Dope Labs is a new podcast from Spotify Studios hosted by best friends (and two of the dopest scientists you will ever meet), Titi and Zakiya. In each episode, they serve up scientific principles with a healthy dose of tea. From cuffing season to Cardi B, they’ll take what’s trending and put it under the microscope with the help of some very smart (and cool) scientific friends. At Dope Labs, we believe “science is for errybody” and our mission is to bring out the inner scientist in YOU.
 
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show series
 
Doctors rarely study spontaneous remissions from serious diseases. Why not? They are unpredictable, for one thing. For another, they are said to be exceedingly rare. Despite this, Dr. Jeffrey Rediger has found that most of his colleagues are aware of at least one case that defies explanation by conventional science. He set out to learn more about t…
 
This episode is a little different. Adrienne Leussa invited me to be the first guest on her podcast, Africa Biotech Conversations, which I was happy to do. We traded questions back and forth about our audiences our goals and our experiences in our life science communities. Her vision is to create connections within the African biotech community. I …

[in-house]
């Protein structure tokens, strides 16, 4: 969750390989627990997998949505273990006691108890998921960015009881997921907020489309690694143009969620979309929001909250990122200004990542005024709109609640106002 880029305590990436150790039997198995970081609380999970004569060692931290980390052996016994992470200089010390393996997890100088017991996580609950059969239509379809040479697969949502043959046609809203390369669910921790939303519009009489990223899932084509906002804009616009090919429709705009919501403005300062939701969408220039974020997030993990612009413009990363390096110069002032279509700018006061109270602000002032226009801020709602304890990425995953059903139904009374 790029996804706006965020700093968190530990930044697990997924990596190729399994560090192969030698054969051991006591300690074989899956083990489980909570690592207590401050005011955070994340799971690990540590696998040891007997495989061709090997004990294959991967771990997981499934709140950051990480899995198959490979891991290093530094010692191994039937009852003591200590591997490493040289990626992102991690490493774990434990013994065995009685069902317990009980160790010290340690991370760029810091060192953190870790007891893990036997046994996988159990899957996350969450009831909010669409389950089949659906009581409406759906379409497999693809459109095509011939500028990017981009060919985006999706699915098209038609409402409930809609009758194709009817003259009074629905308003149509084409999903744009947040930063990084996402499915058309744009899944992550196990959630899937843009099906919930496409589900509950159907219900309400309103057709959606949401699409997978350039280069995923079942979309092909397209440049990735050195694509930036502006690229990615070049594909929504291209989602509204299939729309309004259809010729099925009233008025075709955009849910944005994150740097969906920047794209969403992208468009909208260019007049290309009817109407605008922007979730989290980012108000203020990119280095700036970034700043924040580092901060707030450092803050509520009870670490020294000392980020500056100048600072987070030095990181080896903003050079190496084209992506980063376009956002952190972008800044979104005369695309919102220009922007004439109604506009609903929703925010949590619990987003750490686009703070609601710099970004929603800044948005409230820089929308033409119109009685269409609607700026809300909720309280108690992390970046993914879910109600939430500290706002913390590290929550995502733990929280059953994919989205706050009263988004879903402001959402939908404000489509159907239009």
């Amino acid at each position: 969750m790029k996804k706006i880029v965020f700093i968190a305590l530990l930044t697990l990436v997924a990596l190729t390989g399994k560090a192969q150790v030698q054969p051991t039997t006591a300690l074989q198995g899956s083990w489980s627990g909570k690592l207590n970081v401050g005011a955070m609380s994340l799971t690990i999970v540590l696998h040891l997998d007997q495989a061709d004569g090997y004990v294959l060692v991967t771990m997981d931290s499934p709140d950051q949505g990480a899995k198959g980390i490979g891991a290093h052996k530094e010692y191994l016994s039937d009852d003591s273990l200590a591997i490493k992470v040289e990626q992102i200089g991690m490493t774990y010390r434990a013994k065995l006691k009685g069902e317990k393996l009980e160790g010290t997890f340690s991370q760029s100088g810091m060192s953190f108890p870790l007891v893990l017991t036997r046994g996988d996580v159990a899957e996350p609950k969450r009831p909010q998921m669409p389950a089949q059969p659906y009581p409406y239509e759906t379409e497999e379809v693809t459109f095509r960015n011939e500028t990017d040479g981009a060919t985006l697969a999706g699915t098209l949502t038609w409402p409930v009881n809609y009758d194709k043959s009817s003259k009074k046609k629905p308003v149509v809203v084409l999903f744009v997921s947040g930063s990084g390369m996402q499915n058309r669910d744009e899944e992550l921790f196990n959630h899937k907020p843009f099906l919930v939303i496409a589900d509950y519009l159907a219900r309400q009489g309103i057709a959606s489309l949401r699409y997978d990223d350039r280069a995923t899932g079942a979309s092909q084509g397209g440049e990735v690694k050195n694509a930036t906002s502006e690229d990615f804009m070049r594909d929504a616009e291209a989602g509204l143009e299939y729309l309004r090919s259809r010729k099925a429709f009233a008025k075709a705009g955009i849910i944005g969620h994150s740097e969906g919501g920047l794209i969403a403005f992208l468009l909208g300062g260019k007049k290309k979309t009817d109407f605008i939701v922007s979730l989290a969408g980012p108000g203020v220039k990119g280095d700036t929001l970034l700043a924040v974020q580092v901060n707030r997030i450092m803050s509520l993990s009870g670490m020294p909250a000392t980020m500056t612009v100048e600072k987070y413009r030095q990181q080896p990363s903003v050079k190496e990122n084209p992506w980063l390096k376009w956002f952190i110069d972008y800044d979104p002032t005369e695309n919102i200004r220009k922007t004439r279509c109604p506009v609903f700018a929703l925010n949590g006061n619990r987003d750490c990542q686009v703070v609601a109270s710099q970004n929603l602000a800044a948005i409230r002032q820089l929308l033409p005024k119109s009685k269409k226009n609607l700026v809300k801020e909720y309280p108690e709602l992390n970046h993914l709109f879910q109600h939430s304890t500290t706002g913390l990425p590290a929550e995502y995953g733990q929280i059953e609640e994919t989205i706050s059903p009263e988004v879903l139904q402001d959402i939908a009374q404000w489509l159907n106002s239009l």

Chris Hadfield was the first Canadian to walk in space, became commander of the International Space Station, and became a viral sensation after covering Bowie like no one else. He speaks to the Guardian’s science editor, Ian Sample, about life as an astronaut, the new race to the moon and his new novel, The Apollo Murders.. Help support our indepen…
 
Methuselah lived to 969 years old, according to the Bible. In our recent age, Jeanne Calmet holds the title of the oldest person who ever lived. She lived to be 122 years and 164 days old. There’s a woman in Japan, Kane Tanaka, who is currently 118. Jiroemon Kimuri, also from Japan, is the oldest man of all time, living to 116 years and 54 days. Ho…
 
Life nearby? We’ve not yet found any on our favorite planet, Mars. But even if Mars is sterile, could we ever change that by terraforming it? Or seeding it with life from Earth? The Red Planet is not the only game in town: A new NASA mission to a Jovian moon may give clues to biology on a world where, unlike Mars, liquid water still exists. Also, t…
 
The James Webb Space Telescope was first conceived in the late 1980s. Now, more than 30 years later, it’s finally set to launch in December. After such a long a road, anticipation over what the telescope will contribute to astronomy is intense. Daniel Clery, a staff writer for Science, joins host Sarah Crespi to talk about what took so long and wha…